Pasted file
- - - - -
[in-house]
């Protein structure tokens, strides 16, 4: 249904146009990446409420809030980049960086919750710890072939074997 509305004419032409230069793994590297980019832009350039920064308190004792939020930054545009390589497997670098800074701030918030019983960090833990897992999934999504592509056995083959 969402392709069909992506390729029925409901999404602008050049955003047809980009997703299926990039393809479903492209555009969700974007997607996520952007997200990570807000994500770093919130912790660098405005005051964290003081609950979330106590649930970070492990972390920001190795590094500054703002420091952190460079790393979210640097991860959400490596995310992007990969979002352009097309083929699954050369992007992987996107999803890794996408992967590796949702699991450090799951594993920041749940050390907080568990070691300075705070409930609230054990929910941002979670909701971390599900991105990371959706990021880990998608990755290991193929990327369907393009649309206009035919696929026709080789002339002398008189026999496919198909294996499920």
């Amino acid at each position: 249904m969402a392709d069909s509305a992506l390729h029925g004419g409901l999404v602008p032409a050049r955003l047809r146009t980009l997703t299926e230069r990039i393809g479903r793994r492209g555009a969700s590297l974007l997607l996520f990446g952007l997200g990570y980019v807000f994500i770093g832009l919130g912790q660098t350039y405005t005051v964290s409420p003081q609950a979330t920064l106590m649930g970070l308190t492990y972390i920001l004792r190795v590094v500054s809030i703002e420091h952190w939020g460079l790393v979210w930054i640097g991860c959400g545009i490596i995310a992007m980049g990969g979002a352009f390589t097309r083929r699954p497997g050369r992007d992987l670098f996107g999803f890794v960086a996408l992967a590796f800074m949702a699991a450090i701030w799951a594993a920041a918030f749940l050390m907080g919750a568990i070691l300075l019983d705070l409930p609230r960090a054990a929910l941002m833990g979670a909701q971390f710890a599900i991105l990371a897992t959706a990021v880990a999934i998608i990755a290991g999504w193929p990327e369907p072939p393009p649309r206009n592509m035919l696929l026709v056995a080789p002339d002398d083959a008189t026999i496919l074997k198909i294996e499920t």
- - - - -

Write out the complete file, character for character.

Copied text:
[in-house]
């Protein structure tokens, strides 16, 4: 249904146009990446409420809030980049960086919750710890072939074997 509305004419032409230069793994590297980019832009350039920064308190004792939020930054545009390589497997670098800074701030918030019983960090833990897992999934999504592509056995083959 969402392709069909992506390729029925409901999404602008050049955003047809980009997703299926990039393809479903492209555009969700974007997607996520952007997200990570807000994500770093919130912790660098405005005051964290003081609950979330106590649930970070492990972390920001190795590094500054703002420091952190460079790393979210640097991860959400490596995310992007990969979002352009097309083929699954050369992007992987996107999803890794996408992967590796949702699991450090799951594993920041749940050390907080568990070691300075705070409930609230054990929910941002979670909701971390599900991105990371959706990021880990998608990755290991193929990327369907393009649309206009035919696929026709080789002339002398008189026999496919198909294996499920």
């Amino acid at each position: 249904m969402a392709d069909s509305a992506l390729h029925g004419g409901l999404v602008p032409a050049r955003l047809r146009t980009l997703t299926e230069r990039i393809g479903r793994r492209g555009a969700s590297l974007l997607l996520f990446g952007l997200g990570y980019v807000f994500i770093g832009l919130g912790q660098t350039y405005t005051v964290s409420p003081q609950a979330t920064l106590m649930g970070l308190t492990y972390i920001l004792r190795v590094v500054s809030i703002e420091h952190w939020g460079l790393v979210w930054i640097g991860c959400g545009i490596i995310a992007m980049g990969g979002a352009f390589t097309r083929r699954p497997g050369r992007d992987l670098f996107g999803f890794v960086a996408l992967a590796f800074m949702a699991a450090i701030w799951a594993a920041a918030f749940l050390m907080g919750a568990i070691l300075l019983d705070l409930p609230r960090a054990a929910l941002m833990g979670a909701q971390f710890a599900i991105l990371a897992t959706a990021v880990a999934i998608i990755a290991g999504w193929p990327e369907p072939p393009p649309r206009n592509m035919l696929l026709v056995a080789p002339d002398d083959a008189t026999i496919l074997k198909i294996e499920t």